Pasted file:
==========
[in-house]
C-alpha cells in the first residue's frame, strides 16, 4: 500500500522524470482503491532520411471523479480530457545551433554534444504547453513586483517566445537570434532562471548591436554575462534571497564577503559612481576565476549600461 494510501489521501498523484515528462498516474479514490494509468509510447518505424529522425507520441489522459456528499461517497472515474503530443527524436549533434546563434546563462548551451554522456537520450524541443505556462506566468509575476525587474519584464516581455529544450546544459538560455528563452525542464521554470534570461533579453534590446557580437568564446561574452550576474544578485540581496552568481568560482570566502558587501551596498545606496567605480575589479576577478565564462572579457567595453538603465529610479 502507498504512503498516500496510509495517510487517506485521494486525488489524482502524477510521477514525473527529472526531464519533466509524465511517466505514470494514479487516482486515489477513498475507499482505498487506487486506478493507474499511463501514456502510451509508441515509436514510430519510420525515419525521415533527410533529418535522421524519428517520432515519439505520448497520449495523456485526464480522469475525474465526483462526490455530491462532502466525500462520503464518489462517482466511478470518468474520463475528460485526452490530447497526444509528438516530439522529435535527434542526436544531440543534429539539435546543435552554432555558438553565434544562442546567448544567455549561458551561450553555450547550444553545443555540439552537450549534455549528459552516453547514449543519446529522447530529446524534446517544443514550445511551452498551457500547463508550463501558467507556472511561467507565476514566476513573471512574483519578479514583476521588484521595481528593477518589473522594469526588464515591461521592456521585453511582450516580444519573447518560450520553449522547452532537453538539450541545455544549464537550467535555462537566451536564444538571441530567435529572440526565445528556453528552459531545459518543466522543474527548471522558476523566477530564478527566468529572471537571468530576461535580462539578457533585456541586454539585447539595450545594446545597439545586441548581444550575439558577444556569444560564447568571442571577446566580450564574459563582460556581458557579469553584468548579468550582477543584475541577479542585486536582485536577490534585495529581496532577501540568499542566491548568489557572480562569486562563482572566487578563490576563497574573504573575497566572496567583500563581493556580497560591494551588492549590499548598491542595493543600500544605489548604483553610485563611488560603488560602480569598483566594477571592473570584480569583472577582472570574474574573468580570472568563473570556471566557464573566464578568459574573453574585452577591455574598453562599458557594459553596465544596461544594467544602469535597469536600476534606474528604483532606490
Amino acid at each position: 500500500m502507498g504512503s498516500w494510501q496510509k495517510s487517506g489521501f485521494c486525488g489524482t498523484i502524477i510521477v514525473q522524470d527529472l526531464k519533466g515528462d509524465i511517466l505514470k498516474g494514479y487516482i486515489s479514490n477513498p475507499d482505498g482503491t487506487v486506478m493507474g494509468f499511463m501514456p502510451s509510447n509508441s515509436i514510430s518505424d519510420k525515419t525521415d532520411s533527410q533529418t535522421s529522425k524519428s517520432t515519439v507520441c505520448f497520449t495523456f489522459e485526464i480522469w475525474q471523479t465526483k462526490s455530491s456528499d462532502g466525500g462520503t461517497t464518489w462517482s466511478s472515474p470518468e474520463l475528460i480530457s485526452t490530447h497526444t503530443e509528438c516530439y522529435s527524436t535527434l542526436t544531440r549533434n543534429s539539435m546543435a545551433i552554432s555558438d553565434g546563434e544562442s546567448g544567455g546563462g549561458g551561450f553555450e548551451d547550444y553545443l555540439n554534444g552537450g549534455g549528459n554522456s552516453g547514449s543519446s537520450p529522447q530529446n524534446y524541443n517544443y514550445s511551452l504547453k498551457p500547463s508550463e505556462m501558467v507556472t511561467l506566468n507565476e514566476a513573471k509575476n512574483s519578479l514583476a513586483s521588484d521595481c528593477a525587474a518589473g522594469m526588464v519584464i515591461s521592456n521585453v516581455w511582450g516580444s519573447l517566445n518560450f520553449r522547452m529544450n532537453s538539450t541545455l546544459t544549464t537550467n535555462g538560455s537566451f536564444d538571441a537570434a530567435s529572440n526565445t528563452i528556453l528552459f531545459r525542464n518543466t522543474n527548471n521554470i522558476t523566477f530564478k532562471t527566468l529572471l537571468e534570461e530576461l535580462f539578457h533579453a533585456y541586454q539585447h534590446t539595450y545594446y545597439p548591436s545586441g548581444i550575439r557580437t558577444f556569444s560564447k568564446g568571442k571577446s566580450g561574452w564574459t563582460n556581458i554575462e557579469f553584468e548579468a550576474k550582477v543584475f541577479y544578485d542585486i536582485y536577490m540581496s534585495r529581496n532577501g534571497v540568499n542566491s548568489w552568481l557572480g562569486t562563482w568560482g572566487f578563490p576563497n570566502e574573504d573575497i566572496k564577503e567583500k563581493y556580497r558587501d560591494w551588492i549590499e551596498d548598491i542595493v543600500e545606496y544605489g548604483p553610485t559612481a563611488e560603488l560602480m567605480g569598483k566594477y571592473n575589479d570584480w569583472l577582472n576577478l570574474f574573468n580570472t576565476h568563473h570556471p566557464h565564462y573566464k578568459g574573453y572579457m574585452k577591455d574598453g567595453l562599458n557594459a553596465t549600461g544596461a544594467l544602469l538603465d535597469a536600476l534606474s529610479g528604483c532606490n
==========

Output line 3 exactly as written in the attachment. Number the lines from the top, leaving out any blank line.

Amino acid at each position: 500500500m502507498g504512503s498516500w494510501q496510509k495517510s487517506g489521501f485521494c486525488g489524482t498523484i502524477i510521477v514525473q522524470d527529472l526531464k519533466g515528462d509524465i511517466l505514470k498516474g494514479y487516482i486515489s479514490n477513498p475507499d482505498g482503491t487506487v486506478m493507474g494509468f499511463m501514456p502510451s509510447n509508441s515509436i514510430s518505424d519510420k525515419t525521415d532520411s533527410q533529418t535522421s529522425k524519428s517520432t515519439v507520441c505520448f497520449t495523456f489522459e485526464i480522469w475525474q471523479t465526483k462526490s455530491s456528499d462532502g466525500g462520503t461517497t464518489w462517482s466511478s472515474p470518468e474520463l475528460i480530457s485526452t490530447h497526444t503530443e509528438c516530439y522529435s527524436t535527434l542526436t544531440r549533434n543534429s539539435m546543435a545551433i552554432s555558438d553565434g546563434e544562442s546567448g544567455g546563462g549561458g551561450f553555450e548551451d547550444y553545443l555540439n554534444g552537450g549534455g549528459n554522456s552516453g547514449s543519446s537520450p529522447q530529446n524534446y524541443n517544443y514550445s511551452l504547453k498551457p500547463s508550463e505556462m501558467v507556472t511561467l506566468n507565476e514566476a513573471k509575476n512574483s519578479l514583476a513586483s521588484d521595481c528593477a525587474a518589473g522594469m526588464v519584464i515591461s521592456n521585453v516581455w511582450g516580444s519573447l517566445n518560450f520553449r522547452m529544450n532537453s538539450t541545455l546544459t544549464t537550467n535555462g538560455s537566451f536564444d538571441a537570434a530567435s529572440n526565445t528563452i528556453l528552459f531545459r525542464n518543466t522543474n527548471n521554470i522558476t523566477f530564478k532562471t527566468l529572471l537571468e534570461e530576461l535580462f539578457h533579453a533585456y541586454q539585447h534590446t539595450y545594446y545597439p548591436s545586441g548581444i550575439r557580437t558577444f556569444s560564447k568564446g568571442k571577446s566580450g561574452w564574459t563582460n556581458i554575462e557579469f553584468e548579468a550576474k550582477v543584475f541577479y544578485d542585486i536582485y536577490m540581496s534585495r529581496n532577501g534571497v540568499n542566491s548568489w552568481l557572480g562569486t562563482w568560482g572566487f578563490p576563497n570566502e574573504d573575497i566572496k564577503e567583500k563581493y556580497r558587501d560591494w551588492i549590499e551596498d548598491i542595493v543600500e545606496y544605489g548604483p553610485t559612481a563611488e560603488l560602480m567605480g569598483k566594477y571592473n575589479d570584480w569583472l577582472n576577478l570574474f574573468n580570472t576565476h568563473h570556471p566557464h565564462y573566464k578568459g574573453y572579457m574585452k577591455d574598453g567595453l562599458n557594459a553596465t549600461g544596461a544594467l544602469l538603465d535597469a536600476l534606474s529610479g528604483c532606490n